A journalist who codes can:
Find not just one, but multiple stories, by setting up a database;
Ensure that their process is easier to replicate and faster than manual work;
Know which projects need code, a data pipeline, or even a team—and which ones will work just fine in a good old spreadsheet.
I learned that coding can change the very journalism we do, and here is how:
Two brains are better than one
Journalists don’t often share unfinished drafts when they’re writing, let alone watch each other write them in real time. With coding, this somehow turned out to be the most liberating practice. I would watch my colleagues search for solutions, adapt a copy-pasted Stack Overflow answer. Often they would fail, and have to try again. It was like peeking behind the scenes of the magic show—which suddenly looks much less like magic and much more like a craft.
Googling for just the right code snippet, discussing why things don’t work as expected, or even just having another pair of eyes on the code turns out to be helpful. Writing code with others watching you might make you feel clumsy at first, but it gets more empowering as you go. For a data journalist who was just switching to code, this was an invaluable exercise.
For journalists who work as a single-person data desk, struggling with code on their own, finding that extra pair of eyes might involve reaching out to a friend or peer somewhere else. (Editor’s note: If you work solo, you can reach out to programs like Peer Data Review or find lots of people to connect with in journalism Slack communities like Lonely Coders’ Club, the Journalists of Color Slack, or News Nerdery.)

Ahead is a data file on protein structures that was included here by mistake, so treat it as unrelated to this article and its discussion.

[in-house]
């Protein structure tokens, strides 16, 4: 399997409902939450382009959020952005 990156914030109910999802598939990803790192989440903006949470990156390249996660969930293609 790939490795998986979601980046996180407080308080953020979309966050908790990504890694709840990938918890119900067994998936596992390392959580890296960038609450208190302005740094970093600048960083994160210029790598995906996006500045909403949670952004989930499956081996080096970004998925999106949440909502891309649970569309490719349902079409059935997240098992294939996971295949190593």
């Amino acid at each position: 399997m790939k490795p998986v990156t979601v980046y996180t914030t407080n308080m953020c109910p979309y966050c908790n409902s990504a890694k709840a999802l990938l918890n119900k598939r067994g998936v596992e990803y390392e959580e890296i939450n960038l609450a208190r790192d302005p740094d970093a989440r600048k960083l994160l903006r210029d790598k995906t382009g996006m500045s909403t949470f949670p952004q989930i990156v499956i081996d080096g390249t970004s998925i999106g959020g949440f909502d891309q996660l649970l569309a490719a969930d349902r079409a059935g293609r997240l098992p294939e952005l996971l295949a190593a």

However it comes together, having a team—and even better, a data editor—can take your performance to another level. It lets you brainstorm methodologies and discuss alternative technologies; screen share when you are stuck; let people specialize in different directions, be it databases or design; refactor code so that it’s clean and smart; have somebody actually review your code; and let others pick up your code or re-use it in new projects.
This actually happened to me because my fellowship ended before the last story I was working on was published. Because there was code and a readme file, my colleagues could continue right from where I stopped (and I hope they did not have too much of a headache!).
Data projects can generate many stories at a time
Coding facilitates “generative journalism,” a concept pioneered at places like ProPublica, L.A. Times, and NPR.